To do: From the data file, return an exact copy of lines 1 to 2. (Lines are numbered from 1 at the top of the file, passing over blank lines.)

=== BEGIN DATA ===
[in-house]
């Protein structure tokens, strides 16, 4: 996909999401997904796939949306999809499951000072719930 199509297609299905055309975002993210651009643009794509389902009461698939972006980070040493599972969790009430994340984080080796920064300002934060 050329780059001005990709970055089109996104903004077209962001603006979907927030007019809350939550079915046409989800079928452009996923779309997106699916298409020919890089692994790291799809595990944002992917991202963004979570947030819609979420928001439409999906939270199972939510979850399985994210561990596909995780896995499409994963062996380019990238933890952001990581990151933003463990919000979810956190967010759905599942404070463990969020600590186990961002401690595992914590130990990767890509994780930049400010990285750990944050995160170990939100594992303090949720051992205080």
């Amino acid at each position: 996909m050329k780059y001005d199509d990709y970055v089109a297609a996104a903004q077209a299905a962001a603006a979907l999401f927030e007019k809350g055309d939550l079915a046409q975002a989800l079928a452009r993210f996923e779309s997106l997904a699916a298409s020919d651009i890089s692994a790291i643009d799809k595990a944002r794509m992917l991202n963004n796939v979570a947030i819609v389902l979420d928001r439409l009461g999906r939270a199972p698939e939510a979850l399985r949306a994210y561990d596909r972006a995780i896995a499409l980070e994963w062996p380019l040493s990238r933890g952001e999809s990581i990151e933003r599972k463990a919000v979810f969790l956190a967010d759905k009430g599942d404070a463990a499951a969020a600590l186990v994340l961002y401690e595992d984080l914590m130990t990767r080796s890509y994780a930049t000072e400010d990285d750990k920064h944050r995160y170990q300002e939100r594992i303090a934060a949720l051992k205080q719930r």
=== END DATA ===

[in-house]
């Protein structure tokens, strides 16, 4: 996909999401997904796939949306999809499951000072719930 199509297609299905055309975002993210651009643009794509389902009461698939972006980070040493599972969790009430994340984080080796920064300002934060 050329780059001005990709970055089109996104903004077209962001603006979907927030007019809350939550079915046409989800079928452009996923779309997106699916298409020919890089692994790291799809595990944002992917991202963004979570947030819609979420928001439409999906939270199972939510979850399985994210561990596909995780896995499409994963062996380019990238933890952001990581990151933003463990919000979810956190967010759905599942404070463990969020600590186990961002401690595992914590130990990767890509994780930049400010990285750990944050995160170990939100594992303090949720051992205080």